Friday, April 20, 2012

Sri Ranganathaswami Temple, Srirangapatnam

I was brought up by my grand mother from my age one. I have spent only few years with my father and he has taken me to srirangam temple and gunaseelam temple many times. I was in class four. we used to take bath in cauvery and visit gunaseelam temple. my father's sibllings were in peramur a village on the banks of river cauvery between musiri and gunaseelam.Many times my father used to carry me on his shoulders and cross the river cauvery to reach pettavaithalai road, then we proceed to mukombu and he used to explain me the history of old and new bridges in upper anicut. sometimes he used to take me to ayyampalayam village and buy me a ghee dosa. my memories with my father remain fresh but my father is not in this world. Only Cauvery and ranganathar are with me these days. whenever I remember my father I will visit srirangapatinam and request ranganathar to take care of him. Sriranganathar at srirangam and sriranganathar at srirangapatnam are my father's favorite. I searched in google for rare photos of srirangapatnam and have shared it here.

This photograph of the exterior wall and entrance gopuram of the Sri Ranagnathaswami Temple in Srirangapatnam, taken in the 1890s by an unknown photographer, is from the Curzon Collection's 'Souvenir of Mysore Album'. Notes accompanying the album explain, "The temple of Sri Ranganathaswami is the principal Hindu building in the fort. It is related that in the earliest ages, Gautamarishi worshipped here. In A.D. 894, one Tirumalaiya appears to have founded the temple; and in 1454, Timmana, a Hebbar, enlarged it with materials taken from 101 Jain temples."

Photograph of the Srirunganatha Swami Temple in Seringapatam, Karnataka, from the Archaeological Survey of India Collections: India Office Series, taken by Henry Dixon in the 1860s. Seringapatam, a small town near Mysore, is an island fortress surrounded by the Kaveri River that was ruled by a succession of courts, the most prominent of which was Haidar Ali (r. 1761-1782) and his son Tipu Sultan (r. 1782-1799). This temple predates those rulers as the majority of it was built at the end of 9th century. This photograph is a general view of the gopura of the Temple.

Photograph of the temple car or chariot of the Sriranganathaswami temple at Srirangapattana (Seringapatam), taken by William Henry Pigou in 1857, from Taylor and Fergusson's 'Architecture in Dharwar and Mysore'. The chariot, decorated with intricate wood carving, is used to carry the statues of the gods during religious festivals. Srirangapattana, formerly the capital of Haidar Ali and his son and successor Tipu Sultan, rulers of Mysore and adversaries of the British, is situated on an island in the Kavery River. Besides being the capital of both the Hindu and Muslim rulers of Mysore, the island has long been a Hindu pilgrimage site, primarily because of the 10th century Sriranganathaswamy temple, dedicated to Vishnu, from which it derives its name.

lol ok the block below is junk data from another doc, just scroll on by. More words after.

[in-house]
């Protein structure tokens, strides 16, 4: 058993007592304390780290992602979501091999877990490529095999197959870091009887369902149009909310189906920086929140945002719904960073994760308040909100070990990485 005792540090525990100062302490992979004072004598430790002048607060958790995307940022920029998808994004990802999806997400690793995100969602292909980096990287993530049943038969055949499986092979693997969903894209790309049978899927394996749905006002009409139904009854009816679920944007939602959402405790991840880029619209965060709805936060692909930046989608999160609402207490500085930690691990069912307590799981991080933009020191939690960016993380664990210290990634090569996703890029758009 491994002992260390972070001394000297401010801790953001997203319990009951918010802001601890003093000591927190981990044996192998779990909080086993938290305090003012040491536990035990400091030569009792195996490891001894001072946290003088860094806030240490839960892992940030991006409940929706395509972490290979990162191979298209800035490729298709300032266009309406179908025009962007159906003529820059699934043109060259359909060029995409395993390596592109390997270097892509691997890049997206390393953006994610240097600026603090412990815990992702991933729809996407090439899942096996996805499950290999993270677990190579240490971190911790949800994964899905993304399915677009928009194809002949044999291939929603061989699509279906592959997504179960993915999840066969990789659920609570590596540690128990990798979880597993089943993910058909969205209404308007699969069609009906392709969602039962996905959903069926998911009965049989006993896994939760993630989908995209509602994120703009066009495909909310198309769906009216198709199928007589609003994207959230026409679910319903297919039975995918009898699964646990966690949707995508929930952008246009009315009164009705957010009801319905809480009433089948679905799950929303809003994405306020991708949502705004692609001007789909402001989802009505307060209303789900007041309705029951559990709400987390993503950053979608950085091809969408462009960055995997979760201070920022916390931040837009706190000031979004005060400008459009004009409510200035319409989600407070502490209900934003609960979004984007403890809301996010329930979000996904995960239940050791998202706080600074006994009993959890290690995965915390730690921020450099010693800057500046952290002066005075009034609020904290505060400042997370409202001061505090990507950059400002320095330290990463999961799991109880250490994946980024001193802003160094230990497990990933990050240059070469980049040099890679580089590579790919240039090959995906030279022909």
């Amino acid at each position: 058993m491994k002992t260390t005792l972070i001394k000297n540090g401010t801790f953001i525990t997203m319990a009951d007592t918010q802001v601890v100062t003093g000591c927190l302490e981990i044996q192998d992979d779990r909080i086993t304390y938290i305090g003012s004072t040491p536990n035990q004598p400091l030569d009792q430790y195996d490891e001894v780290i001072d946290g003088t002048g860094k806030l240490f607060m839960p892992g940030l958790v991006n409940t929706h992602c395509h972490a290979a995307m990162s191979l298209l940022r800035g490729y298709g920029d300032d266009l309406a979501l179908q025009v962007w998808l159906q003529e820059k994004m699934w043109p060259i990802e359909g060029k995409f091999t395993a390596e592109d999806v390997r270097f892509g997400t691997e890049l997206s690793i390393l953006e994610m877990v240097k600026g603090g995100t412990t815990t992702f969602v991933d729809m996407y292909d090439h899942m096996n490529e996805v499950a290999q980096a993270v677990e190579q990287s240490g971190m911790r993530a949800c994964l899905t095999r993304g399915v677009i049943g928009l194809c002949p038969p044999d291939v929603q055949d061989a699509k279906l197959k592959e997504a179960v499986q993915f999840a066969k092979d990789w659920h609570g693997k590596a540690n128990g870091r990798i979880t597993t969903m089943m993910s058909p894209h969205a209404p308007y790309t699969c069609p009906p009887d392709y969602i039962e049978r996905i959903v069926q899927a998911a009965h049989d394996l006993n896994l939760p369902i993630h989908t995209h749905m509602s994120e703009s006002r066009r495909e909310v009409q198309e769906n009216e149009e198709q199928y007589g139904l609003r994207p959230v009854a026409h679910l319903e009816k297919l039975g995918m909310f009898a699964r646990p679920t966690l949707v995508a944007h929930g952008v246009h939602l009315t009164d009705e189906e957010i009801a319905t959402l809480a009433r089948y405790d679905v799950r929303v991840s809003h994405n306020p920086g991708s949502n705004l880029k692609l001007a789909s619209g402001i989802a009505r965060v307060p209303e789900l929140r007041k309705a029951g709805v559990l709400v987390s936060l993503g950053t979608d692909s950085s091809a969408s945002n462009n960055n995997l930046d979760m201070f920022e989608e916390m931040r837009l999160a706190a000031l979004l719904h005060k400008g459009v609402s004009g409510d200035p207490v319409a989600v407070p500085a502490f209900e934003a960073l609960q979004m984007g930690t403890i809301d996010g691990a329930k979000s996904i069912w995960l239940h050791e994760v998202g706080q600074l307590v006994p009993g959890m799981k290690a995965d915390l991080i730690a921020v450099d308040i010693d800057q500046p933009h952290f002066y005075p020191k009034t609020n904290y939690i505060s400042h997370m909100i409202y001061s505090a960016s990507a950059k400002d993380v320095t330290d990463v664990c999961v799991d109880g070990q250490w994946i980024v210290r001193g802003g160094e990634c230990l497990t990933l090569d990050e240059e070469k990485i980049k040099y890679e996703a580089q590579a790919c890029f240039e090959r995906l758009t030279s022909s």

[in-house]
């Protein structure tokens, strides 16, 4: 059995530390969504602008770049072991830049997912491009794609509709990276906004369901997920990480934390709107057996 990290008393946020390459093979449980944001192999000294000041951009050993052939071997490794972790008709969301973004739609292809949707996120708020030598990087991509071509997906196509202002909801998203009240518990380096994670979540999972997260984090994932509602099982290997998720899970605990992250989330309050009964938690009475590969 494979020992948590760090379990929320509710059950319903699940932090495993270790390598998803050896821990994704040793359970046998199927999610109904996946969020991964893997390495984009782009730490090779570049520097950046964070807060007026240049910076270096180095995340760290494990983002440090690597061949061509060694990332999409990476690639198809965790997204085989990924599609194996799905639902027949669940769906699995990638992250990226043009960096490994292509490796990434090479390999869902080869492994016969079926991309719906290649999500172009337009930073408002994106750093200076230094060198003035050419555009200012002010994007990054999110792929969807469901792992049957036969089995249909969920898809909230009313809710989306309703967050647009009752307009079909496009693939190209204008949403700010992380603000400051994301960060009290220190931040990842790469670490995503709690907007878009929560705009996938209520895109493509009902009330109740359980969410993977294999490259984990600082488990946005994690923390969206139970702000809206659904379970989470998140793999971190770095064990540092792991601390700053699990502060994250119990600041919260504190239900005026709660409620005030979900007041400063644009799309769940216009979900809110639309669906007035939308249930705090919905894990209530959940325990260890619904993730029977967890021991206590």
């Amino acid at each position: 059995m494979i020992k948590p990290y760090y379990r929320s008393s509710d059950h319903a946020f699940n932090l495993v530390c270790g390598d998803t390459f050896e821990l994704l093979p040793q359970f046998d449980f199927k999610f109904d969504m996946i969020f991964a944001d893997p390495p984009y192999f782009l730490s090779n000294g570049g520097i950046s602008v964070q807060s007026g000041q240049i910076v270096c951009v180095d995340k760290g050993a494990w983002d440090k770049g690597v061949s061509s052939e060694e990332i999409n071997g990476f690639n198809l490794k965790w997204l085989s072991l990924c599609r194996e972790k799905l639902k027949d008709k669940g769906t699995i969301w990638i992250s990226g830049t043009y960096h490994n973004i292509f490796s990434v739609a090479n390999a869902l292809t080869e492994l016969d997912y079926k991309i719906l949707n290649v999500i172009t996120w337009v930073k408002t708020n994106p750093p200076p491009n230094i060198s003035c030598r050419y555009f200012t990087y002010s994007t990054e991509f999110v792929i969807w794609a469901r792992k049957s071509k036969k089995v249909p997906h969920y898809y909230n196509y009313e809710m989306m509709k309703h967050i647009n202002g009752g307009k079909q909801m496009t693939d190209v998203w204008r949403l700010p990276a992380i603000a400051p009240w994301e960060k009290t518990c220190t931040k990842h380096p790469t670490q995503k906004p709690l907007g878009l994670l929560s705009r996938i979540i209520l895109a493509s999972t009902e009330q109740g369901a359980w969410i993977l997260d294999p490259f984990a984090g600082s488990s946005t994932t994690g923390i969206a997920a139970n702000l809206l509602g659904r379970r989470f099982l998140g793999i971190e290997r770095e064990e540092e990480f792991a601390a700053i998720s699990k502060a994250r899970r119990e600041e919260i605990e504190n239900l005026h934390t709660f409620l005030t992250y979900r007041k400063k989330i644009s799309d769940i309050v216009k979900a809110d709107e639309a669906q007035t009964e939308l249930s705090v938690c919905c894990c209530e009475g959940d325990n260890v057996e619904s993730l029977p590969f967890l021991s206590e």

Photograph of the Wellesley Bridge in Seringapatam, Karnataka, part of the 'Crofton Collection: Topographical and architectural views in India', taken by an unknown photographer in the 1870s. Seringapatam, a small town near Mysore, is an island fortress surrounded by the Kaveri Rver that was ruled by Tipu Sultan from 1782 to his death in 1799. He was nicknamed The Tiger of Mysore for his resistance to the British. This photograph is of the Wellesley Bridge, the only direct link to Tipu Sultan's walled fort, and is named after Lord Wellesley, who crossed this bridge in a battle with the Sultan and his French allies. The Kaveri River arises in the Western Ghats and flows west to east through Karnataka and Tamil Nadu to the Bay of Bengal, South India.

This photograph of the Wellesley Bridge, Srirangapatna taken in the 1890s by an unknown photographer, is from the Curzon Collection's 'Souvenir of Mysore Album'.Accompanying the photograph is this note: "Wellesley Bridge, over the Kaveri at Seringapatam, was erected in 1804, under the direction of Dewan Purnaiya, at the cost of 5½ lakhs, and named after the Governor-General, the Marquis of Wellesley. It is an interesting specimen of native architecture, being composed of stone pillars, capped with stone corbels, and surmounted by stone girders, on which the flags of the roadway are laid. Though rough in construction, the bridge has survived the heaviest floods for a century without injury."

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